No Good Options for QUALCOMM, Inc. Shareholders Right Now

A CFIUS review adds another layer to the Qualcomm story -- and another reason to stay on the sidelines

By Vince Martin, InvestorPlace Contributor
No Good Options for QUALCOMM, Inc. (QCOM) Shareholders Right Now

Source: Karlis Dambrans via Flickr

The battle between Qualcomm, Inc. (NASDAQ:QCOM) and Broadcom Ltd (NASDAQ:AVGO) will continue on a little longer. And that doesn’t appear to be good news for Qualcomm stock. QCOM is trading near its lowest levels since Broadcom’s first approach sent shares soaring back in early November.

Indeed, at the moment, it looks like the odds of a Broadcom-Qualcomm deal have come down quite a bit. Qualcomm shareholders appear ready to vote in the Broadcom nominees, but getting the deal through the regulatory process looks much more difficult than some thought (Broadcom included).

Toward $62, Qualcomm stock does look somewhat intriguing, if only because it is pricing in an exceedingly low possibility of an acquisition. But trades aside, it’s still tough to make a long-term case for QCOM stock. A deal looks unlikely, will take some time and still has reasonably capped upside. If the deal breaks, Qualcomm stock no doubt falls further.

Neither scenario seems to provide a particularly compelling argument for buying, or owning, QCOM stock. Rather, it seems much wiser to let the dust settle.

Buying Qualcomm Stock for an Acquisition

Broadcom had threatened that it would walk away from the deal altogether if Qualcomm raised its bid for NXP Semiconductors NV (NASDAQ:NXPI). Qualcomm did, in fact, raise its bid. In response, Broadcom lowered its offer, to $79 per share from $82.

It appears at the moment that $79 still will be good enough. Bloomberg reported on Monday that Broadcom was on pace to win six board seats — enough to take control of Qualcomm and presumably allow the deal to go through.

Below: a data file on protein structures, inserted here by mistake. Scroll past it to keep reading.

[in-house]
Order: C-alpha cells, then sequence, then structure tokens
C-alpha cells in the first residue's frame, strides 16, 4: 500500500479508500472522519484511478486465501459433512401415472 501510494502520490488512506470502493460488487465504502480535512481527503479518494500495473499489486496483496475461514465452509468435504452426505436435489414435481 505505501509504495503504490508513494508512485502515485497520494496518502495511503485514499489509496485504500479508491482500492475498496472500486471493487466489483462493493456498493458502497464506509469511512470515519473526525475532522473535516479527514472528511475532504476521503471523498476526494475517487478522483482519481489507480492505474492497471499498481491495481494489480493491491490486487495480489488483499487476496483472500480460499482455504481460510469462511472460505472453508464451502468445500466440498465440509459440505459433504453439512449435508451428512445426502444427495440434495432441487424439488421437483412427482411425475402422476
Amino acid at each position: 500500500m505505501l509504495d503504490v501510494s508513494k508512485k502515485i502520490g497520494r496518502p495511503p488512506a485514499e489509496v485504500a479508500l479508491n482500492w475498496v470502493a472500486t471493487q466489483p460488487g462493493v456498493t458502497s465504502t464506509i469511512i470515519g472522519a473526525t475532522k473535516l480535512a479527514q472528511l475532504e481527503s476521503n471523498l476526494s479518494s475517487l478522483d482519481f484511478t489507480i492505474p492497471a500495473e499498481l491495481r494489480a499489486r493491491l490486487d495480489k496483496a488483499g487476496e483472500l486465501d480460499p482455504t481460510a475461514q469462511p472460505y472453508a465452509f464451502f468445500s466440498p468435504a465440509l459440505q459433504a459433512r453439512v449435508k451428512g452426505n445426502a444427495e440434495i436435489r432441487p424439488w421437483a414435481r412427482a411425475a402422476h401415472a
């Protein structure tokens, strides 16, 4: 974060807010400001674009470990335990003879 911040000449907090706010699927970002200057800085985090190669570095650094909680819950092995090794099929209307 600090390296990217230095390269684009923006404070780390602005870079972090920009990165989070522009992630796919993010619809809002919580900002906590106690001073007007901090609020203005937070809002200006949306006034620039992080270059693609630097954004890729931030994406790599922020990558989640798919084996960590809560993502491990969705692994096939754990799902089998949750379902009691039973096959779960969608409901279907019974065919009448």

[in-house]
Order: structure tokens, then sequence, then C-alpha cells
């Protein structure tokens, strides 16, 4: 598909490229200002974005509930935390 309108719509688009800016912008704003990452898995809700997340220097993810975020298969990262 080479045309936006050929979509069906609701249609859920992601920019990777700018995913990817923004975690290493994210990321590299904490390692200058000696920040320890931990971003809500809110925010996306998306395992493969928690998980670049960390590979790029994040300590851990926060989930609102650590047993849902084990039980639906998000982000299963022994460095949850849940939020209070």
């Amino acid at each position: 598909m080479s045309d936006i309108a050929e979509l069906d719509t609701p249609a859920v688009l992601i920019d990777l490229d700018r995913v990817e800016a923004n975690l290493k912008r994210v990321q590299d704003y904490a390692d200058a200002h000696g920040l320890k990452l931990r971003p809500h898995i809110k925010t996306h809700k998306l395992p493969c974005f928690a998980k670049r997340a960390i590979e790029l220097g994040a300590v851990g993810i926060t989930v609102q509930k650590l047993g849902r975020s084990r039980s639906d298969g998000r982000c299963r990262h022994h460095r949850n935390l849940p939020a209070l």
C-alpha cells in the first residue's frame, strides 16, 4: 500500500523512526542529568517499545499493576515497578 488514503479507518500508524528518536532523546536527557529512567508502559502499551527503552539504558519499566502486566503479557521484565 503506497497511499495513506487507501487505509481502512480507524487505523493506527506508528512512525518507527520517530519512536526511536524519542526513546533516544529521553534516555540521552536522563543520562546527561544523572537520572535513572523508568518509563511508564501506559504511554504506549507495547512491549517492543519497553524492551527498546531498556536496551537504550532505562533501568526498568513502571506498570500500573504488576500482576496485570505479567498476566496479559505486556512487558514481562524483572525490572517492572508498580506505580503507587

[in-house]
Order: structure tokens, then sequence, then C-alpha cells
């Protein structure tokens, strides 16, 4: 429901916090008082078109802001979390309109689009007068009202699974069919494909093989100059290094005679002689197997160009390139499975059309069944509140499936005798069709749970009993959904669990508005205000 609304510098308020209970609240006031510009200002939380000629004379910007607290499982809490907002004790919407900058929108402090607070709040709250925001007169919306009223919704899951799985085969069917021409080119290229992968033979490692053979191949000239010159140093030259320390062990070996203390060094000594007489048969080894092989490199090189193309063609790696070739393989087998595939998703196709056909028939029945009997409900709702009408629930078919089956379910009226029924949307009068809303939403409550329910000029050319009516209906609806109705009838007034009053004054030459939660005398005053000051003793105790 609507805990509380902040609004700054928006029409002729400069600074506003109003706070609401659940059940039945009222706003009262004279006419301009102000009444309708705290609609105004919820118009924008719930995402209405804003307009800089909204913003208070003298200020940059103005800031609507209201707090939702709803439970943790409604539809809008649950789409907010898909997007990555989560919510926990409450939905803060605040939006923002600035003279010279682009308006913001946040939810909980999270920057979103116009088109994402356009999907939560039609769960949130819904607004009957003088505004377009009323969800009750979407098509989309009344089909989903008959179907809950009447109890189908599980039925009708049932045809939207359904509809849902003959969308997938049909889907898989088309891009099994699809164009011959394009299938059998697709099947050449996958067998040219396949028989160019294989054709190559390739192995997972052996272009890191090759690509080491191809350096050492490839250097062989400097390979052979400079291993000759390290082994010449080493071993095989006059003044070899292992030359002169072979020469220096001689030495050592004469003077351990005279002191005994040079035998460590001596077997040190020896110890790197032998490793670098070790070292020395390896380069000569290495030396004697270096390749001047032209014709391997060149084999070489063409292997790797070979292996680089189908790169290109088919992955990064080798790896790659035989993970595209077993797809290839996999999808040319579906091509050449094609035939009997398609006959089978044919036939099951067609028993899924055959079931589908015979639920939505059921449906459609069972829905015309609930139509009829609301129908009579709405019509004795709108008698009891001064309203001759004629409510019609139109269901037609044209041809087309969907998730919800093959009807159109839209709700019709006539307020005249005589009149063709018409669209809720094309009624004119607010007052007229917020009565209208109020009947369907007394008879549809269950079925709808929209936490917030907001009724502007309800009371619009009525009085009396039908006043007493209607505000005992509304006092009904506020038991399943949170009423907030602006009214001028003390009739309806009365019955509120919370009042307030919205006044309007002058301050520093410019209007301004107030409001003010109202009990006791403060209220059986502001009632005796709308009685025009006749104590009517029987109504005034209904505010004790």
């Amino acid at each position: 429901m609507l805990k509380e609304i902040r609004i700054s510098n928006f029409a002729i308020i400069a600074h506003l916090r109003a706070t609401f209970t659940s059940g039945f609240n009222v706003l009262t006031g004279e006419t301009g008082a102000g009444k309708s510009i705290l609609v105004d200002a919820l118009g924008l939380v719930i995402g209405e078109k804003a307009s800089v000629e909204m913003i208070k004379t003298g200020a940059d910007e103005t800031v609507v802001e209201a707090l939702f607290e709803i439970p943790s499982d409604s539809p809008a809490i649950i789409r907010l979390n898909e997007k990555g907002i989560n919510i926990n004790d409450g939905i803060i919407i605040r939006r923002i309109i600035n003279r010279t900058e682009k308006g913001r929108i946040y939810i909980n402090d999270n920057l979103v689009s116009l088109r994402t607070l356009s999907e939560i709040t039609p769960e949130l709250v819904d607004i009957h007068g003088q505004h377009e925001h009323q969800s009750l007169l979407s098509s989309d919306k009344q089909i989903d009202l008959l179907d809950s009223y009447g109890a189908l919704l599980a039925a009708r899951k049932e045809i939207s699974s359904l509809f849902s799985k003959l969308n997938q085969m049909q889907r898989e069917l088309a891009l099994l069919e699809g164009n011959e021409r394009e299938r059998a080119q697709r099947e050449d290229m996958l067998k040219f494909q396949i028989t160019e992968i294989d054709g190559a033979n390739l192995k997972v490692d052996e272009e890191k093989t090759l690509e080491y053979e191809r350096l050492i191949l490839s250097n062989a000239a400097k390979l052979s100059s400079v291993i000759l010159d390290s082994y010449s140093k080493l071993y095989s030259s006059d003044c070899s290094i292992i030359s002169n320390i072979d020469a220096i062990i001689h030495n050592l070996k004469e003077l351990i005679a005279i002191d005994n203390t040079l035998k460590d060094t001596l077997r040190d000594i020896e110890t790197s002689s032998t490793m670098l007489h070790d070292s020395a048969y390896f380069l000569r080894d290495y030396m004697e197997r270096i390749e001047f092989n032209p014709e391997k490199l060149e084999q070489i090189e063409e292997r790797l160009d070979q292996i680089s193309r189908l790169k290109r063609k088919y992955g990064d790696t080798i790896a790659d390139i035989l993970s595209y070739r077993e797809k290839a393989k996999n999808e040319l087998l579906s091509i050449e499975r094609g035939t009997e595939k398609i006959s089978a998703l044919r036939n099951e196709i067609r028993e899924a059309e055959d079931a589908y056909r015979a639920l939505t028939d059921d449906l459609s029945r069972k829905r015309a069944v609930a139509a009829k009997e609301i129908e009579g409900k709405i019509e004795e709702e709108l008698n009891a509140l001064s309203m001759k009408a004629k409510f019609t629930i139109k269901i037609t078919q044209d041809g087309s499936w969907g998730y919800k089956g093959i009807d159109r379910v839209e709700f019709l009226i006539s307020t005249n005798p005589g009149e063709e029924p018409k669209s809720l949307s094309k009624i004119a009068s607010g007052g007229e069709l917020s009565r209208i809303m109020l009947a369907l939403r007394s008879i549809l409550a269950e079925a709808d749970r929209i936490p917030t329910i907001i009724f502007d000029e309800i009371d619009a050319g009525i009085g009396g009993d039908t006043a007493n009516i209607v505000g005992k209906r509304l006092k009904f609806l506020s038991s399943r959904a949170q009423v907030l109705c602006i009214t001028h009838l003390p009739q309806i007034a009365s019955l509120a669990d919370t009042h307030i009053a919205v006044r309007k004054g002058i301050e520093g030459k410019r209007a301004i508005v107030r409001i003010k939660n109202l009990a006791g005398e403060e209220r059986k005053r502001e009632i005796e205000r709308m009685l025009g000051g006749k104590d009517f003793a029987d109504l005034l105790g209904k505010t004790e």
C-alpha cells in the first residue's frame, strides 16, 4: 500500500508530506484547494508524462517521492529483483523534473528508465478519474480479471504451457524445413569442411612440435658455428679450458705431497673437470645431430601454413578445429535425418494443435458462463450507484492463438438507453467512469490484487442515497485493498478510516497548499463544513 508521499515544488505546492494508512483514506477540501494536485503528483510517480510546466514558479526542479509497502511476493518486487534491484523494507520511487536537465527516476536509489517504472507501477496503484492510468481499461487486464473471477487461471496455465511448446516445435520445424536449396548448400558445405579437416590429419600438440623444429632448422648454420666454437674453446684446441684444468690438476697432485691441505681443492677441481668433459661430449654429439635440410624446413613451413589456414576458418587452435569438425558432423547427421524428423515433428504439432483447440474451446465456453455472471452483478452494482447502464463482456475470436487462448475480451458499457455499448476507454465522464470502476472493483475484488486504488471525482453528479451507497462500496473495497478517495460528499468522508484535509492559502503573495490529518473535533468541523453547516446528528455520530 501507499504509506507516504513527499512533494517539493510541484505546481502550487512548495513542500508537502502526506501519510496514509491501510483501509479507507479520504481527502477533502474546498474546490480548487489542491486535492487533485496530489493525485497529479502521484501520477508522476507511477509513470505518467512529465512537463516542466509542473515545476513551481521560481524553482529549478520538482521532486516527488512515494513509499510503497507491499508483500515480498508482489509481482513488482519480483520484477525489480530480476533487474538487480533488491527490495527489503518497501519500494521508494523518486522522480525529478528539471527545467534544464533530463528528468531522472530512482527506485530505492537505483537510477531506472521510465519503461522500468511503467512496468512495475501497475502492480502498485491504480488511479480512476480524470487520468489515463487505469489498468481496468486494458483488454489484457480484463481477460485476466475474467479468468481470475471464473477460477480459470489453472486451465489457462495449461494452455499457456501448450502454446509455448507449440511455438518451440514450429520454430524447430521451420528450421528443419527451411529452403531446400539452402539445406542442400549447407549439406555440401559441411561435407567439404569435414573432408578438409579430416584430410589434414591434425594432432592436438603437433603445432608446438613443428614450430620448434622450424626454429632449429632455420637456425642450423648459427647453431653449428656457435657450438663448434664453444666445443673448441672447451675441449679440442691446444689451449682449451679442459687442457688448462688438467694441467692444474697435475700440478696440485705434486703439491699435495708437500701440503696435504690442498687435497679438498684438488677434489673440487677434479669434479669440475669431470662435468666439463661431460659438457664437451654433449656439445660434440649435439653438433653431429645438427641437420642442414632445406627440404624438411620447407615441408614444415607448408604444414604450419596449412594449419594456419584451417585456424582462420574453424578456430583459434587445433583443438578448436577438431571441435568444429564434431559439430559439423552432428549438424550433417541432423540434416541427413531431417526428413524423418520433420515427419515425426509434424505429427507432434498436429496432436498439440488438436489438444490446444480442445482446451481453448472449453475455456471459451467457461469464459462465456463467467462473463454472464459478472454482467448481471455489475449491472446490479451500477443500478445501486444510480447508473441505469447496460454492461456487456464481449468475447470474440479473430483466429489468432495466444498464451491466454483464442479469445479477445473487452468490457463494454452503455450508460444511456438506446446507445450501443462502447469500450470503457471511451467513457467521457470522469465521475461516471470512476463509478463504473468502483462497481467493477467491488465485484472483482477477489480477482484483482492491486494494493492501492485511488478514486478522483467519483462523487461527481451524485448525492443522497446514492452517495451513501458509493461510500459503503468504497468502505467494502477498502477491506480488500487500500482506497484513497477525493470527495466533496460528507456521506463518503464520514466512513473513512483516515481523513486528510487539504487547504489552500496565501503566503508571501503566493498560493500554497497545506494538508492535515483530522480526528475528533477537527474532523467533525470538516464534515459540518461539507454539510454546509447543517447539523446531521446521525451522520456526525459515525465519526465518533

With QCOM stock at $62, that price still represents attractive upside of about 27%. And from a trading standpoint, there’s a case that the spread is enough to take a flyer on Qualcomm stock at these levels. The market roughly is pricing in, at most, a 50% chance of a deal getting done.

But it increasingly looks like regulators are likely to block the deal. The CFIUS (Committee on Foreign Investment in the United States) is reviewing the acquisition — and asked for the 30-day delay in the shareholder meeting. Broadcom insists that it will re-domicile in the US by May, which would preclude any CFIUS review. The committee, as its name suggests, can only review takeovers of US businesses by foreign companies.

There’s a laundry list of regulators, however, who could block the deal even if Broadcom, again, becomes a US-based firm. And the aggressive actions by CFIUS, driven by fears of falling behind China’s Huawei in 5G if the deal goes through, suggest that the federal government does not want this deal to get done.

So even back at $62, it’s hard to make a compelling case for buying Qualcomm stock on the hopes of an acquisition. Approval of the deal in April probably increases the odds of a deal closing, but it also means a higher price isn’t needed — and, thus, likely isn’t coming. In the meantime, there are a lot more than shareholders who will have a say. As such, the market’s skepticism toward Qualcomm actually getting $79 a share seems justified.

Buying QCOM Stock as a Standalone

If $62 doesn’t look terribly attractive as a trade, it doesn’t look much better as an investment. The biggest reason is not that I don’t think Qualcomm has value, though I didn’t particularly like it in the $50s. The problem is that QCOM stock most likely is going to fall back below $60 — at least — should the deal officially break.

So, if an investor sees Qualcomm stock as a beneficial play toward 5G, and wants to own the company for that reason, there’s little reason to do so right now. That bull case should be available at a cheaper price at some point this year, if the deal breaks.

There’s a case that a combination of the two bull cases makes QCOM attractive at these levels. Buy QCOM at $62, and if the acquisition is successful, an investor gets ~27% return in the range of a year, depending on how long the deal takes to close. If it isn’t, the investor owns Qualcomm at a price higher than he or she could have paid — but a price still reasonably attractive (a 16.5 forward price-to-earnings multiple, for instance).

From here, though, there’s still too much uncertainty, as I argued back in January. Even on its own, Qualcomm still has to deal with a host of regulatory issues — its battle with Apple Inc. (NASDAQ:AAPL), and the possible loss of market share to Intel Corporation (NASDAQ:INTC), among others.

There are simply so many risks to Qualcomm at the moment and, truthfully, the potential rewards aren’t that huge. It still seems wisest to let the story play out — and then make a move with better, clearer information.

As of this writing, Vince Martin has no position in any securities mentioned.

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